Citi Sees Brent at $78 Within 3 Months

Citi Sees Brent at $78 Within 3 Months

 

(Bloomberg) -- Forget the trade war and global growth pessimism. Citigroup Inc. is sticking to its target of Brent oil rising to $78 a barrel in three months.

Supply risks, rising demand over the northern summer, light fund positioning and a tight physical market are some of the reasons cited by the bank for its optimism in a note by analysts including Ed Morse, global head of commodities research. Citi’s forecast implies a 28% increase from current levels.

“Underpinned by rising trade tensions, the global economic picture has clearly deteriorated since May,” Morse wrote in the note released Tuesday. “Yet this macro pessimism masks tangible bullish oil market fundamentals.”

With the oil price rout of late 2018 still vivid in the minds of producers, and with Saudi Arabia committed to drawing down oil inventories, there’s unlikely to be a rapid increase in production over the summer months, according to Citi. Also, with the forward curve for Brent in “particularly steep” backwardation, consumers will probably continue to buy to lock in volumes below spot prices on a deferred basis, the lender said.

A range of technical indicators also support Citi’s bullishness. Brent’s 14-day relative strength index has fallen to 23, well below the 30 threshold that suggests it’s been oversold. The global crude benchmark has also breached its lower Bollinger band, an indicator that a rebound is coming.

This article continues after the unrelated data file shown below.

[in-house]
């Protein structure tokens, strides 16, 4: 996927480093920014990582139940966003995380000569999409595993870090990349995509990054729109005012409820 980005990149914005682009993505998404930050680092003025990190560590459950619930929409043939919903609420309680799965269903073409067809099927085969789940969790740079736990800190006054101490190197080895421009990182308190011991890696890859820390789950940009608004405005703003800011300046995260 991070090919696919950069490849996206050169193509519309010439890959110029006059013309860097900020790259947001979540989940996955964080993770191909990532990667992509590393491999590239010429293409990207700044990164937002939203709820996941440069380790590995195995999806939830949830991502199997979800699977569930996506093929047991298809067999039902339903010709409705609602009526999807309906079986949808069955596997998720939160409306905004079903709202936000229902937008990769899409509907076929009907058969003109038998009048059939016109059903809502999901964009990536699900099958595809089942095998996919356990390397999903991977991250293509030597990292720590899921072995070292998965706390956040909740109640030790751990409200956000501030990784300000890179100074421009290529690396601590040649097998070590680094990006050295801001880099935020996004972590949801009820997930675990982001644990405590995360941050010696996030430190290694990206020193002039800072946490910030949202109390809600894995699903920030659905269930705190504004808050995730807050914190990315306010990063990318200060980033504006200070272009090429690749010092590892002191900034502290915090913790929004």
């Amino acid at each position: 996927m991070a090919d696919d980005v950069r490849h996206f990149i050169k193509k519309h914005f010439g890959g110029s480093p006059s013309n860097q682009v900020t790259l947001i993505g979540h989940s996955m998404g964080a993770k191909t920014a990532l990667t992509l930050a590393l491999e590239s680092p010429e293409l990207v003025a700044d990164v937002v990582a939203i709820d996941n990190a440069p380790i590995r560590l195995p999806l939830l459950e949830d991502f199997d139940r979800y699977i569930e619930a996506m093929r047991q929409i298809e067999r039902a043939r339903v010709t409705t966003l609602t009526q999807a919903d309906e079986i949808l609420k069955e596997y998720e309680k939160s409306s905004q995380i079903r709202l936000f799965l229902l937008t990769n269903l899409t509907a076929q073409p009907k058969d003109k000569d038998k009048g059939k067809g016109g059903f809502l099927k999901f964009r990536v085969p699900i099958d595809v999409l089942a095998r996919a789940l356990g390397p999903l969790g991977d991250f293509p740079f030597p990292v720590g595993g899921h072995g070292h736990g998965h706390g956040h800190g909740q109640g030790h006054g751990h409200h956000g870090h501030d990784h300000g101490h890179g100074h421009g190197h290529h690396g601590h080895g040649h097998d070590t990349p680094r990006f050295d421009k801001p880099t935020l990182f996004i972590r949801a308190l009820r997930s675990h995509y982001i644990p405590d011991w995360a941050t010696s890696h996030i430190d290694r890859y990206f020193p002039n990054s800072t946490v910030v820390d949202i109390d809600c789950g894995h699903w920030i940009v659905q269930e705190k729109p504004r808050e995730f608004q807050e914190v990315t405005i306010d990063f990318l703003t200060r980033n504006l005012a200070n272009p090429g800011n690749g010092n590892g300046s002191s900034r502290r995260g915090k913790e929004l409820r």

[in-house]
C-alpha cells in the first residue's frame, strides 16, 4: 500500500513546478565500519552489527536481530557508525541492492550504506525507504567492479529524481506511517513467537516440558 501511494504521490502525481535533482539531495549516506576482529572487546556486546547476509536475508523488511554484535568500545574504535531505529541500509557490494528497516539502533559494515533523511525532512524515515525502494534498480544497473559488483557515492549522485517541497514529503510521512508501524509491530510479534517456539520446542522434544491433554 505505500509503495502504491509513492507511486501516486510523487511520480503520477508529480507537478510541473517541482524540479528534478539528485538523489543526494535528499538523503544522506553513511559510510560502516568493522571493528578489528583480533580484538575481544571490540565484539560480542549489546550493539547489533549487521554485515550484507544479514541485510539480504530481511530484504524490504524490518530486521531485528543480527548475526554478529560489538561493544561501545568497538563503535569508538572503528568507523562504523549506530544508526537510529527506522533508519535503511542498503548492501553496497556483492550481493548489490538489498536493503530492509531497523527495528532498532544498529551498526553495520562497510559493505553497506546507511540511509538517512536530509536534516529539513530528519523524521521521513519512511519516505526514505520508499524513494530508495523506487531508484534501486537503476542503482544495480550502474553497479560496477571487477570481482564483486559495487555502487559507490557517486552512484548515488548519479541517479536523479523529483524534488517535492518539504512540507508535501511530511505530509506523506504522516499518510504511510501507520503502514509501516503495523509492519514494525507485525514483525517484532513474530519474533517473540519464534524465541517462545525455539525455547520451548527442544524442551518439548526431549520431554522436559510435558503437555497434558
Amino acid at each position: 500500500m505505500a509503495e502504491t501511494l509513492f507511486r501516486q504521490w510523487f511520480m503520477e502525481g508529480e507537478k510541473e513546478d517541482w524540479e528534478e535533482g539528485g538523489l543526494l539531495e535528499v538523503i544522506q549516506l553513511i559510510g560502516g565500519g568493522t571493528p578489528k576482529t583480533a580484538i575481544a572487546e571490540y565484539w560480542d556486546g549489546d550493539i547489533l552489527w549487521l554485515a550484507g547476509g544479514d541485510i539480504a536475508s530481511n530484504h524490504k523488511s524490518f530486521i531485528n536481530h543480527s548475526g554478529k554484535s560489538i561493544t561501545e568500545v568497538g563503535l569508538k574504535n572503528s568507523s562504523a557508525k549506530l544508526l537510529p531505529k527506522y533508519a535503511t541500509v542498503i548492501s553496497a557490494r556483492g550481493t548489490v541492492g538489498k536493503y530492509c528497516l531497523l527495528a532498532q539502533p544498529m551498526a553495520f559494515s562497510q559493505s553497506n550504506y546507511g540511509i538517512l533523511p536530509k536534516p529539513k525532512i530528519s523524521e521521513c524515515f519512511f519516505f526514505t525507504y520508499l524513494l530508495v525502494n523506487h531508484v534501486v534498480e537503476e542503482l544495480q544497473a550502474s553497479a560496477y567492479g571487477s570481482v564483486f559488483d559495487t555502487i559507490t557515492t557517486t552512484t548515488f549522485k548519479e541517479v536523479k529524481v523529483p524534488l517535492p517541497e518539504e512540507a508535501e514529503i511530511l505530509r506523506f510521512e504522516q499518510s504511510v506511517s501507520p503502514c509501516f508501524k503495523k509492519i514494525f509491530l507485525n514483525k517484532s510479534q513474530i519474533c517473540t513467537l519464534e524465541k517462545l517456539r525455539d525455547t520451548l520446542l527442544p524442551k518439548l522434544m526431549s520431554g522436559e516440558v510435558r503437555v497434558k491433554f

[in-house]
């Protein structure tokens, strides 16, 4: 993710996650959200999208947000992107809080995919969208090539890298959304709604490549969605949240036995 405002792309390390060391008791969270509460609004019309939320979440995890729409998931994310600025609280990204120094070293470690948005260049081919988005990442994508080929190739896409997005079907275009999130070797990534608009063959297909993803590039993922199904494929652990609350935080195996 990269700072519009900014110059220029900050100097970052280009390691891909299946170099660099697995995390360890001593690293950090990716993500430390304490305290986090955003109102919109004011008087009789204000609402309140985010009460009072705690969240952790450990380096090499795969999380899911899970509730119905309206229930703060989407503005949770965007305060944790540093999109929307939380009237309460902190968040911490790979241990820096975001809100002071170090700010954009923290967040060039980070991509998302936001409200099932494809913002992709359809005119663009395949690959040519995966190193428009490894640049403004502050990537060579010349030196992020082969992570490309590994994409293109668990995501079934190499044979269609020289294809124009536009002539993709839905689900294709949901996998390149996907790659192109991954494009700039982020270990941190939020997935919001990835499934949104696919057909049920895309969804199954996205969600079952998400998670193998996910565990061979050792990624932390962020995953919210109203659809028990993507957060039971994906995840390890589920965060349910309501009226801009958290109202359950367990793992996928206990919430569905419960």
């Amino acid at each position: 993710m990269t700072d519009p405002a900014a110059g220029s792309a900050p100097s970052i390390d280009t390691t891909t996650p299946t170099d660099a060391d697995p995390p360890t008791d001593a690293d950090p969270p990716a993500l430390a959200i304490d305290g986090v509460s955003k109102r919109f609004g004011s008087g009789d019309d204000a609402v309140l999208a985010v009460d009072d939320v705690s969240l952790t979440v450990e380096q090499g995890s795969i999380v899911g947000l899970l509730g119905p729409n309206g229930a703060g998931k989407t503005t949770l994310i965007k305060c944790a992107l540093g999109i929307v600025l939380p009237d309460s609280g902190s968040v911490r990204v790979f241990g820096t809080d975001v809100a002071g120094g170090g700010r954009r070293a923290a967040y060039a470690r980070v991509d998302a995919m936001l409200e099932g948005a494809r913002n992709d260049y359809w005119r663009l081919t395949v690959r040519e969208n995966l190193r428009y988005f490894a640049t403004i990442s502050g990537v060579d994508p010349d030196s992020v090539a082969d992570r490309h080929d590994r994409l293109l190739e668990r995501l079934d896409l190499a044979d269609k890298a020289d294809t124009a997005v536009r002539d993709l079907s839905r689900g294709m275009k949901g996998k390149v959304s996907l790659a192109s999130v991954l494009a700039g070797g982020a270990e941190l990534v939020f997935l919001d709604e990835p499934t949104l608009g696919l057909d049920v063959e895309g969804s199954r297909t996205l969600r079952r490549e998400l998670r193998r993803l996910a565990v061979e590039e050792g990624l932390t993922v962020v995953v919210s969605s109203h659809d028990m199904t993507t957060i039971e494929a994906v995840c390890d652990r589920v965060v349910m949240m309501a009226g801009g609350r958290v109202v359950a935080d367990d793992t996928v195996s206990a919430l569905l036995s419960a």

Global refinery run rates should increase by up to 4 million barrels a day in the third quarter from the previous three month amid higher consumer demand, Citi said in the note. Meanwhile, central banks are already reacting to counter the slowdown in growth, the analysts said.

“Markets are said to have a short-term memory,” they wrote. “But it is hard to forget that over the last few months, most of the developments in the oil markets have actually led to a tighter market.”

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1) There are 1.1 bbl of crude in USA storage, not counting SPR. It looks like a massive buildup from shale/fracking.  They keep pumping, yet they can't get it to market. Looks like something is wrong in the financial system.  You have posted articles and information pieces showing that U.S. oil companies are doing more with less. Rig count can decline, yet production stays level or even increases. Even when certain new pipelines start operation as 2019 progresses, they still can't handle the backlog and maybe not even current production. The increase flow to the ports will probably result in downward pressure on prices- at least for light/sweet crude.

2) EIA stats show storage build. Fujairah said to show a storage build.  I don't know the other places where oil storage levels are tracked and would be interested to know.

3) Economic growth fears.

 

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